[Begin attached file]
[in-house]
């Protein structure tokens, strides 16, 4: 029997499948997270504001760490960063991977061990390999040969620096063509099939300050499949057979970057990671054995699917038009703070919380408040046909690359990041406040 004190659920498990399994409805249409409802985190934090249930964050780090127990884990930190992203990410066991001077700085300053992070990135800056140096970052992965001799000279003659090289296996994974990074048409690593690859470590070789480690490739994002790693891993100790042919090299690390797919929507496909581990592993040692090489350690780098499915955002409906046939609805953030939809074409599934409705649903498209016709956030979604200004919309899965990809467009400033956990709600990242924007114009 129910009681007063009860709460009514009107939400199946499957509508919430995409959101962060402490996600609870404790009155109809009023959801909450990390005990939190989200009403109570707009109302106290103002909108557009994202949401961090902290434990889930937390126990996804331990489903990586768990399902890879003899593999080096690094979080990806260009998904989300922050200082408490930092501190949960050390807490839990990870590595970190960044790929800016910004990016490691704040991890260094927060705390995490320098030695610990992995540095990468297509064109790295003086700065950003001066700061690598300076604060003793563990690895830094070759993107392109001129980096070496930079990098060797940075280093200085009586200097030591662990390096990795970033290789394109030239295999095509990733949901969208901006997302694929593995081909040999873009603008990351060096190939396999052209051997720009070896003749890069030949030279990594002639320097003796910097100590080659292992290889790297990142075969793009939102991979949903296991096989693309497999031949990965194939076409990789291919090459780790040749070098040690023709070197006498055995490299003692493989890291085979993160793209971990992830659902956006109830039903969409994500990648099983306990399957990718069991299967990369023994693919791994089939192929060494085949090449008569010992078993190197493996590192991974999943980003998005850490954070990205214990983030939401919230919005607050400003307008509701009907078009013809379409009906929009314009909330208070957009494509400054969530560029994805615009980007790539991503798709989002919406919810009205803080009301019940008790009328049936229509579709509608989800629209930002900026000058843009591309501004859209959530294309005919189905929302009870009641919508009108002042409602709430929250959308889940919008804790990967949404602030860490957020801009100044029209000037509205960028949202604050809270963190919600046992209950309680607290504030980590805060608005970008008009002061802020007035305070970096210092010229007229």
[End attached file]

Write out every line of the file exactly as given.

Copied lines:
[in-house]
């Protein structure tokens, strides 16, 4: 029997499948997270504001760490960063991977061990390999040969620096063509099939300050499949057979970057990671054995699917038009703070919380408040046909690359990041406040 004190659920498990399994409805249409409802985190934090249930964050780090127990884990930190992203990410066991001077700085300053992070990135800056140096970052992965001799000279003659090289296996994974990074048409690593690859470590070789480690490739994002790693891993100790042919090299690390797919929507496909581990592993040692090489350690780098499915955002409906046939609805953030939809074409599934409705649903498209016709956030979604200004919309899965990809467009400033956990709600990242924007114009 129910009681007063009860709460009514009107939400199946499957509508919430995409959101962060402490996600609870404790009155109809009023959801909450990390005990939190989200009403109570707009109302106290103002909108557009994202949401961090902290434990889930937390126990996804331990489903990586768990399902890879003899593999080096690094979080990806260009998904989300922050200082408490930092501190949960050390807490839990990870590595970190960044790929800016910004990016490691704040991890260094927060705390995490320098030695610990992995540095990468297509064109790295003086700065950003001066700061690598300076604060003793563990690895830094070759993107392109001129980096070496930079990098060797940075280093200085009586200097030591662990390096990795970033290789394109030239295999095509990733949901969208901006997302694929593995081909040999873009603008990351060096190939396999052209051997720009070896003749890069030949030279990594002639320097003796910097100590080659292992290889790297990142075969793009939102991979949903296991096989693309497999031949990965194939076409990789291919090459780790040749070098040690023709070197006498055995490299003692493989890291085979993160793209971990992830659902956006109830039903969409994500990648099983306990399957990718069991299967990369023994693919791994089939192929060494085949090449008569010992078993190197493996590192991974999943980003998005850490954070990205214990983030939401919230919005607050400003307008509701009907078009013809379409009906929009314009909330208070957009494509400054969530560029994805615009980007790539991503798709989002919406919810009205803080009301019940008790009328049936229509579709509608989800629209930002900026000058843009591309501004859209959530294309005919189905929302009870009641919508009108002042409602709430929250959308889940919008804790990967949404602030860490957020801009100044029209000037509205960028949202604050809270963190919600046992209950309680607290504030980590805060608005970008008009002061802020007035305070970096210092010229007229």